Replace 'thisIsASecret' with an actual secret value!

This reads the JWT access token from the Authorization header of every request.

The middleware automatically takes the payload of the token, parses it and puts it in the res.user property, so we can access it if we need to.

Login HTTP request

Obtaining a JWT Access Token in Angular

To obtain the access token in our angular app, all we need to do is to send username and password to the login endpoint of the server.

import { Injectable } from '@angular/core'
import { HttpClient } from '@angular/common/http'
import { tap } from 'rxjs/operators'

export class AuthService {
  // The url of your login route on the server
  private loginUrl = 'http://localhost:3000/api/auht/login'

  constructor(private http: HttpClient) {}

  public login(username: string, password: string) {
    return{ username, password }).pipe(
      tap(token => {
        localStorage.setItem('token', token)

Once we got the token, we save it into localStorage so we can use it later.

Login with Interceptors

Using Interceptors to send the JWT access token with every request

The last part of the puzzle is to send the access token with every request. One easy way to do this is by using angular Interceptors.

An Interceptor intercepts every HTTP-request before it is sent. In that way, it works just like the middleware in exress but the opposite direction.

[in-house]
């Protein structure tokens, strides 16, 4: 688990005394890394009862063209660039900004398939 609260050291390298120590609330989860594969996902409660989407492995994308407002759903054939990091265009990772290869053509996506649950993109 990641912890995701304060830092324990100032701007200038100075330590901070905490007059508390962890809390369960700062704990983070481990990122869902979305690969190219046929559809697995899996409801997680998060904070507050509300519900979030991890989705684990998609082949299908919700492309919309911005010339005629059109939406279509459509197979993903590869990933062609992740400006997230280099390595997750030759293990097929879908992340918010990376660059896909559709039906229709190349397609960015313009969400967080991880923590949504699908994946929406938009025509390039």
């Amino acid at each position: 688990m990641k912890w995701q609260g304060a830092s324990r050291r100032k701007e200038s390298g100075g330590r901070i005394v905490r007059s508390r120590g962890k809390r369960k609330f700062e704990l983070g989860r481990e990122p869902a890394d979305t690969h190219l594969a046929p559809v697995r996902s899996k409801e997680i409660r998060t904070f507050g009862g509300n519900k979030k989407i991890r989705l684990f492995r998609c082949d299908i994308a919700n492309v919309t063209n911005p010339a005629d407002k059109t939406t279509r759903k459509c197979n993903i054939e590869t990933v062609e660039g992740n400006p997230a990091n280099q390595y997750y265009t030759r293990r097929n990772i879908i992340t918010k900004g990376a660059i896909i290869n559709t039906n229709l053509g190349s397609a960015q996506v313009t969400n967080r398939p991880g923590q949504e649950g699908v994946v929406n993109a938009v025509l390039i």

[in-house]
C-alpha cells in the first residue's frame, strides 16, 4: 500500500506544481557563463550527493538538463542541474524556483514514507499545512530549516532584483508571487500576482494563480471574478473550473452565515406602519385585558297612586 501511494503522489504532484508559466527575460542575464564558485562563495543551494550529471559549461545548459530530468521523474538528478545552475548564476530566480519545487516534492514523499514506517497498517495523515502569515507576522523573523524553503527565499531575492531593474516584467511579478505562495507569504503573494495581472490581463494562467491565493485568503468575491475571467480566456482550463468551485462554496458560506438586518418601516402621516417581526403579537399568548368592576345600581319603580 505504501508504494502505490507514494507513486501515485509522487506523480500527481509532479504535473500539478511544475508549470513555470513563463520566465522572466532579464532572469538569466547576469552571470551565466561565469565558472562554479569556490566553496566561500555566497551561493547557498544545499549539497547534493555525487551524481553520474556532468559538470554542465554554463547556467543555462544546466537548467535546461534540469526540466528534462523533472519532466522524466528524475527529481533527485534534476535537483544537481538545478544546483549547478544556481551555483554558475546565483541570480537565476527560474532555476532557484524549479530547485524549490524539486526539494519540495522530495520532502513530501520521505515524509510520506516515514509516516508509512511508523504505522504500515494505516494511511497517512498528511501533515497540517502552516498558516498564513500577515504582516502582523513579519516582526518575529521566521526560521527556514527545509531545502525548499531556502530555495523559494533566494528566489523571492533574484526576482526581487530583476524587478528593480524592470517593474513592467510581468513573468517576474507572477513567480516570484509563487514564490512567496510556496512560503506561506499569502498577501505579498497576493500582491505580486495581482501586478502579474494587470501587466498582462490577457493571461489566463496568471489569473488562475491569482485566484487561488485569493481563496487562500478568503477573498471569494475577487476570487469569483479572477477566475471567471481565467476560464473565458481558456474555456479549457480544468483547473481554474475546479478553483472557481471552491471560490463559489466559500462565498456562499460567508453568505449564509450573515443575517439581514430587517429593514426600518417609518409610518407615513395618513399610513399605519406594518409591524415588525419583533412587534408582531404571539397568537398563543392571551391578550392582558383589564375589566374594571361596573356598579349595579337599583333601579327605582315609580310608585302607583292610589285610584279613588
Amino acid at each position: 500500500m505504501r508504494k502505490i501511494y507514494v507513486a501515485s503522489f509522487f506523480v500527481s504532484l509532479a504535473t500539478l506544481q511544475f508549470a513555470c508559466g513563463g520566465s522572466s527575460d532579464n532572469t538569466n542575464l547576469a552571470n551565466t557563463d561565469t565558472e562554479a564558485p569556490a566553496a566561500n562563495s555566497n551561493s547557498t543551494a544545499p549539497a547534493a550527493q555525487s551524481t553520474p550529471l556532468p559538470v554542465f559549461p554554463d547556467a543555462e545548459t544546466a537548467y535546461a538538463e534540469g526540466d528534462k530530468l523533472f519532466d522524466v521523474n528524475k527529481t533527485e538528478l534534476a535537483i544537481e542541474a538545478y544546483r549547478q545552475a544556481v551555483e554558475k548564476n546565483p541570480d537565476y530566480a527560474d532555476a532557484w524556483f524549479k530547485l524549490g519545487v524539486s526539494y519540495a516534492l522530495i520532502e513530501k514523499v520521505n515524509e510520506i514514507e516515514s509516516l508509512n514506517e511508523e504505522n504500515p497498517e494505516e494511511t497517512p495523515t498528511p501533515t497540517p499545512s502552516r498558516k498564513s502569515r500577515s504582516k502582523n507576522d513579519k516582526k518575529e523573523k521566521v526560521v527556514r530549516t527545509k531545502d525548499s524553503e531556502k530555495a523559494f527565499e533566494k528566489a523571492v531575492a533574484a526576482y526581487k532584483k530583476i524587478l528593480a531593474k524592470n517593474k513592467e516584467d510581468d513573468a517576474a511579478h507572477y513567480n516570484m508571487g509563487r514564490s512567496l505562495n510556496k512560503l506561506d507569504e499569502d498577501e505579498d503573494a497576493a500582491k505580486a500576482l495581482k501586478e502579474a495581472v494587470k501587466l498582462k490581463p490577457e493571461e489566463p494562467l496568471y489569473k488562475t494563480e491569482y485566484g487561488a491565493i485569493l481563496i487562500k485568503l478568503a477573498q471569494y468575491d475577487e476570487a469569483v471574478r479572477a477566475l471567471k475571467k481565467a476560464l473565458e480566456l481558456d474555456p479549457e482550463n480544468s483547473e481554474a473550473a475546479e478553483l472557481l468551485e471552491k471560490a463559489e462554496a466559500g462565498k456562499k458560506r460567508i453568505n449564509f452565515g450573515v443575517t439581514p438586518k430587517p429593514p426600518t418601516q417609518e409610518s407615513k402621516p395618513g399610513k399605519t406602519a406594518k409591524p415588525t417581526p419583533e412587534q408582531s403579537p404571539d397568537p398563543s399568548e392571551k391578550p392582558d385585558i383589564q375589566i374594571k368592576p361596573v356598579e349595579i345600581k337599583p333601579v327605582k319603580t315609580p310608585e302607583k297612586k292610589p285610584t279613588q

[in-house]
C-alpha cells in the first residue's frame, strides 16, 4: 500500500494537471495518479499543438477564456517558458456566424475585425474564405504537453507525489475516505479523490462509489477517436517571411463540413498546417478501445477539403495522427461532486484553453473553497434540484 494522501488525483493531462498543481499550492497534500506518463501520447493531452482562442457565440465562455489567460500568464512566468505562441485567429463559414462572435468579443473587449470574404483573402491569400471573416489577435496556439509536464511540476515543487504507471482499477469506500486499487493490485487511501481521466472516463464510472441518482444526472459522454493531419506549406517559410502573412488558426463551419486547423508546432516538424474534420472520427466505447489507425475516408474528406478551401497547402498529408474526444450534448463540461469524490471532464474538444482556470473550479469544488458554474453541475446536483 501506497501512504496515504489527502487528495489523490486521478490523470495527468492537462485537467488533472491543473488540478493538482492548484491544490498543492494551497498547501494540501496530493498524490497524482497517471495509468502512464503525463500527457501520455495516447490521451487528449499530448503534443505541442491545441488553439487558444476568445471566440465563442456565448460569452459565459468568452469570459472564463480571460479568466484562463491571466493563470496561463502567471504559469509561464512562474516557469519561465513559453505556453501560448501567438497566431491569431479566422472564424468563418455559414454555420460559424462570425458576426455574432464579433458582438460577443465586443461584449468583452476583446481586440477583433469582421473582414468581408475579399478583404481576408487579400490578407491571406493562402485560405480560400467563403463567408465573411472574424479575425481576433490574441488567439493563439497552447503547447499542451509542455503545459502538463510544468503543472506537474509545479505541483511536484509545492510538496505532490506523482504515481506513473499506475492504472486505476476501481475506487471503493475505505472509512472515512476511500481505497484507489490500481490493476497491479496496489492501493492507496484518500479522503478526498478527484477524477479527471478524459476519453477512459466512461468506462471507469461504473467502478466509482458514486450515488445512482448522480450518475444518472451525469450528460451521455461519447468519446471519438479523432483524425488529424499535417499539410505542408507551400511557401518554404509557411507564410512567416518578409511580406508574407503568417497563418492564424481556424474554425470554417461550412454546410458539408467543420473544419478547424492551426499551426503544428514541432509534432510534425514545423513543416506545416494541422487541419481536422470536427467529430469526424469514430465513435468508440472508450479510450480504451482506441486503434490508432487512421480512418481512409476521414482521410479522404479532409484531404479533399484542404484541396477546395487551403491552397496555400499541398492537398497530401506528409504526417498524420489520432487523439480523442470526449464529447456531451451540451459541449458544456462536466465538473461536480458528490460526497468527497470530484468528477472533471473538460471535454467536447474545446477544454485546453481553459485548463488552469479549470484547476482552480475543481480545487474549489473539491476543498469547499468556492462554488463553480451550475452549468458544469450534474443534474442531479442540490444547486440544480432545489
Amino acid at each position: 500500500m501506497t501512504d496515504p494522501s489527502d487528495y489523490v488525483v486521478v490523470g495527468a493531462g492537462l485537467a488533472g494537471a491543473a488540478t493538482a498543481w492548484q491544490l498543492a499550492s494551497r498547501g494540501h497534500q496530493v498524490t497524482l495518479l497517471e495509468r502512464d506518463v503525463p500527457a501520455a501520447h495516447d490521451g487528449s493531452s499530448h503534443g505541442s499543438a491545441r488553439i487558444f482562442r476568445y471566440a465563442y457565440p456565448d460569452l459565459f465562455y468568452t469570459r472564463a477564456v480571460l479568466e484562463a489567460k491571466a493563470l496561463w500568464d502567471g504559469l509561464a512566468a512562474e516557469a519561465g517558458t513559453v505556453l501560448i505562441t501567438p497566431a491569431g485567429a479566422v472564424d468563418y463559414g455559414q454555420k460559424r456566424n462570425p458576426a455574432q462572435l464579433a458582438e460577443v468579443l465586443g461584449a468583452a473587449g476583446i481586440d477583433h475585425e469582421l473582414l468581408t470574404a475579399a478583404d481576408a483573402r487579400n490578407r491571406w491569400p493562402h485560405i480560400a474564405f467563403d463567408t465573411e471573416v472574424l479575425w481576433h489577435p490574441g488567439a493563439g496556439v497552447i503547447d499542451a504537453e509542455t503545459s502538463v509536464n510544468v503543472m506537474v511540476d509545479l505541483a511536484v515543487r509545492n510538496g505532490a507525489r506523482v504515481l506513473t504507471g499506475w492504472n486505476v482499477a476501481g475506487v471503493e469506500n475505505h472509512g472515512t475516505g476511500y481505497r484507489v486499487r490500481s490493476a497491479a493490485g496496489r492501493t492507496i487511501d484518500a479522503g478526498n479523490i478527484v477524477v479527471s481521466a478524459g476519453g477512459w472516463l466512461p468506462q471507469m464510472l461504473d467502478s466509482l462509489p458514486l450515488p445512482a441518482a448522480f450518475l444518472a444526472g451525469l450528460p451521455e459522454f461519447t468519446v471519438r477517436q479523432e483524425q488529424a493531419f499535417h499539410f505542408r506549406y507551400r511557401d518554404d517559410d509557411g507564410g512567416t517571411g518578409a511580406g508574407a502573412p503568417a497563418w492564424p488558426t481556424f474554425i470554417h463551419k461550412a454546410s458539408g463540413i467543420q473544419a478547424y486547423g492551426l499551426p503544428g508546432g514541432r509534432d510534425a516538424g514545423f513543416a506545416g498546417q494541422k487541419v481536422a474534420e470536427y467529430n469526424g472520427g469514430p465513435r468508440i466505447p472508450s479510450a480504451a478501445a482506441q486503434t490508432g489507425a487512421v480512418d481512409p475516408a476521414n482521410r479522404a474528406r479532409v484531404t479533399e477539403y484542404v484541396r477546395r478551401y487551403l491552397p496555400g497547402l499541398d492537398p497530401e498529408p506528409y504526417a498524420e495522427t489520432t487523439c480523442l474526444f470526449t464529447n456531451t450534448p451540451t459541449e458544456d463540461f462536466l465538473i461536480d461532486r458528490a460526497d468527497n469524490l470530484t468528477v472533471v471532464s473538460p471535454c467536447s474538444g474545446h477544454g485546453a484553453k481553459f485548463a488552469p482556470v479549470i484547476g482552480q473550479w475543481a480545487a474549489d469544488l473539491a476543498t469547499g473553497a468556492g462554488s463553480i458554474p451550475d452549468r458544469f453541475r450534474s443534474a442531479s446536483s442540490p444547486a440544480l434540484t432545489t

In essence, such an Interceptor looks like this:

import {
} from '@angular/common/http'
import { Observable } from 'rxjs/Observable'
import { Injectable } from '@angular/core'

export class AuthInterceptor implements HttpInterceptor {
    req: HttpRequest<any>,
    next: HttpHandler
  ): Observable<HttpEvent<any>> {
    const token = localStorage.getItem('token')

    if (token) {
      const clonedRequest = req.clone({
        headers: req.headers.set('Authorization', 'Bearer ' + token),

      return next.handle(clonedRequest)
    } else {
      return next.handle(req)

This Interceptor is reading the token from localStorage and sets it to the 'Authorization' header of every request.

For this Interceptor to take effect, we need to provide it first (for example in the app module):

import { BrowserModule } from '@angular/platform-browser'
import { NgModule } from '@angular/core'

import { AppComponent } from './app.component'

import { HttpClientModule } from '@angular/common/http'
import { HTTP_INTERCEPTORS } from '@angular/common/http'

  declarations: [AppComponent],
  imports: [
    HttpClientModule, // import module
  providers: [
      provide: HTTP_INTERCEPTORS,
      useClass: AuthenticationInterceptor,
      multi: true,
  bootstrap: [AppComponent],
export class AppModule {}


In this tutorial, we discovered what JSON Web Tokens are and how to use them with express and angular.

I wanted to keep this tutorial as short as possible, to get you started. If you feel like you need some more help with web-security in angular, check out the security academy my friend Bartosz is teaching at*.

This is an affiliate link. We may receive a commission for purchases made through this link.

I hope you like this article. If you did, please share it with your friends!

Happy Coding!

(links marked with a * are affiliate links)